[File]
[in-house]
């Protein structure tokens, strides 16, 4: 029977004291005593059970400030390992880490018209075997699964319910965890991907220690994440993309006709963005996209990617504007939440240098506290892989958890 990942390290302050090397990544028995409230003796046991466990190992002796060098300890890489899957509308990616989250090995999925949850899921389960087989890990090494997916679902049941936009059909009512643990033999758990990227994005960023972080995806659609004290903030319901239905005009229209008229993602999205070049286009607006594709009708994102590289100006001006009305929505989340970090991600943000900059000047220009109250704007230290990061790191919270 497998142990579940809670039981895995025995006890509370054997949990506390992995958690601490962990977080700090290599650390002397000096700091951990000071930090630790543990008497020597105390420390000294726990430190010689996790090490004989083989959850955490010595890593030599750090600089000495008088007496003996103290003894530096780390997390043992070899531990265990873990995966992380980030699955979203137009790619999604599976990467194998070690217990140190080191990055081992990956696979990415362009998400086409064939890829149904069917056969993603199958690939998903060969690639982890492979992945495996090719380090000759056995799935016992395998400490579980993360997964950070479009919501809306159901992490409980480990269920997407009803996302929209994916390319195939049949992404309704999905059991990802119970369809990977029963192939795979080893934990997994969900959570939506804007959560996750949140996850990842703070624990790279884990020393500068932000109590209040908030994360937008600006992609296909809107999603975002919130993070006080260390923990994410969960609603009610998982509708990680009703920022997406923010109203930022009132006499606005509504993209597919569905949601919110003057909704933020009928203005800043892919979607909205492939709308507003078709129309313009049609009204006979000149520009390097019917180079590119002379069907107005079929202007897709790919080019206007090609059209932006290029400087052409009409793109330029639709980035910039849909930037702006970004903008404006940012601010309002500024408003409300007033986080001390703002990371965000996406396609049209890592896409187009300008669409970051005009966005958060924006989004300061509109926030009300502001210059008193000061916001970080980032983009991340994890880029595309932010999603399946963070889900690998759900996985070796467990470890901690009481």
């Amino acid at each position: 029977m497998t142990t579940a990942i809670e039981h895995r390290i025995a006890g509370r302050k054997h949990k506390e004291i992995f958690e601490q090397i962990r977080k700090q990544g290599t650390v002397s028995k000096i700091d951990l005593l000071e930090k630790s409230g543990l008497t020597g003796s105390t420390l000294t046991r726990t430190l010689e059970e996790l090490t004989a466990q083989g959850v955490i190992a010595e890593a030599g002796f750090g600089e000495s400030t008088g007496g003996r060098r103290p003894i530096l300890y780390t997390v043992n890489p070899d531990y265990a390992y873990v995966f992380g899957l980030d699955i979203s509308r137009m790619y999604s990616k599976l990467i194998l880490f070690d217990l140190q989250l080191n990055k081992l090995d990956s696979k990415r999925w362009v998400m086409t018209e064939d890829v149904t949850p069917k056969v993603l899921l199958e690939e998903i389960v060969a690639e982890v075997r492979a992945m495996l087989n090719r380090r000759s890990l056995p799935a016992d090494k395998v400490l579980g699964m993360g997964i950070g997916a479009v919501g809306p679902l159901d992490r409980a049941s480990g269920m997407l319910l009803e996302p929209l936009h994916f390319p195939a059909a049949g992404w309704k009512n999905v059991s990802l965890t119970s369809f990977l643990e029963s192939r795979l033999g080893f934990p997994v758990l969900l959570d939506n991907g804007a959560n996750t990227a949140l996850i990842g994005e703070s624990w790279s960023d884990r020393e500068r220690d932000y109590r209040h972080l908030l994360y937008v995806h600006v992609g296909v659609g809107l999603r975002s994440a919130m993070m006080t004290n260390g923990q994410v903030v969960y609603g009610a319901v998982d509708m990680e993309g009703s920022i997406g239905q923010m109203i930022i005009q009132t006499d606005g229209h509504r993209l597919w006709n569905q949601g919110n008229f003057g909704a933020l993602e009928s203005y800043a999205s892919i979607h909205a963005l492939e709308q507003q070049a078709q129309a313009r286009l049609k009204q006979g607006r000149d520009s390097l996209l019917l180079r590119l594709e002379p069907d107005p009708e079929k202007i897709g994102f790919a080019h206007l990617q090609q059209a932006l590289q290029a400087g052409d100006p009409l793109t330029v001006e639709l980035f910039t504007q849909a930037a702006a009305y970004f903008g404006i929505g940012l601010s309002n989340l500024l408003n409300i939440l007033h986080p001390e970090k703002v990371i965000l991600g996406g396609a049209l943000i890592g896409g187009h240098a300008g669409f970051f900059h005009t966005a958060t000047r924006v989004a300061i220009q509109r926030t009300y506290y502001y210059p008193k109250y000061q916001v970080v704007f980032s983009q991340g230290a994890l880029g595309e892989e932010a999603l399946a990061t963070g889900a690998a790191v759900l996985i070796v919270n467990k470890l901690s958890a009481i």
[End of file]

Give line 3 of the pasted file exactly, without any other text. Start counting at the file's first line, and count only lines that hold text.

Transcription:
């Amino acid at each position: 029977m497998t142990t579940a990942i809670e039981h895995r390290i025995a006890g509370r302050k054997h949990k506390e004291i992995f958690e601490q090397i962990r977080k700090q990544g290599t650390v002397s028995k000096i700091d951990l005593l000071e930090k630790s409230g543990l008497t020597g003796s105390t420390l000294t046991r726990t430190l010689e059970e996790l090490t004989a466990q083989g959850v955490i190992a010595e890593a030599g002796f750090g600089e000495s400030t008088g007496g003996r060098r103290p003894i530096l300890y780390t997390v043992n890489p070899d531990y265990a390992y873990v995966f992380g899957l980030d699955i979203s509308r137009m790619y999604s990616k599976l990467i194998l880490f070690d217990l140190q989250l080191n990055k081992l090995d990956s696979k990415r999925w362009v998400m086409t018209e064939d890829v149904t949850p069917k056969v993603l899921l199958e690939e998903i389960v060969a690639e982890v075997r492979a992945m495996l087989n090719r380090r000759s890990l056995p799935a016992d090494k395998v400490l579980g699964m993360g997964i950070g997916a479009v919501g809306p679902l159901d992490r409980a049941s480990g269920m997407l319910l009803e996302p929209l936009h994916f390319p195939a059909a049949g992404w309704k009512n999905v059991s990802l965890t119970s369809f990977l643990e029963s192939r795979l033999g080893f934990p997994v758990l969900l959570d939506n991907g804007a959560n996750t990227a949140l996850i990842g994005e703070s624990w790279s960023d884990r020393e500068r220690d932000y109590r209040h972080l908030l994360y937008v995806h600006v992609g296909v659609g809107l999603r975002s994440a919130m993070m006080t004290n260390g923990q994410v903030v969960y609603g009610a319901v998982d509708m990680e993309g009703s920022i997406g239905q923010m109203i930022i005009q009132t006499d606005g229209h509504r993209l597919w006709n569905q949601g919110n008229f003057g909704a933020l993602e009928s203005y800043a999205s892919i979607h909205a963005l492939e709308q507003q070049a078709q129309a313009r286009l049609k009204q006979g607006r000149d520009s390097l996209l019917l180079r590119l594709e002379p069907d107005p009708e079929k202007i897709g994102f790919a080019h206007l990617q090609q059209a932006l590289q290029a400087g052409d100006p009409l793109t330029v001006e639709l980035f910039t504007q849909a930037a702006a009305y970004f903008g404006i929505g940012l601010s309002n989340l500024l408003n409300i939440l007033h986080p001390e970090k703002v990371i965000l991600g996406g396609a049209l943000i890592g896409g187009h240098a300008g669409f970051f900059h005009t966005a958060t000047r924006v989004a300061i220009q509109r926030t009300y506290y502001y210059p008193k109250y000061q916001v970080v704007f980032s983009q991340g230290a994890l880029g595309e892989e932010a999603l399946a990061t963070g889900a690998a790191v759900l996985i070796v919270n467990k470890l901690s958890a009481i």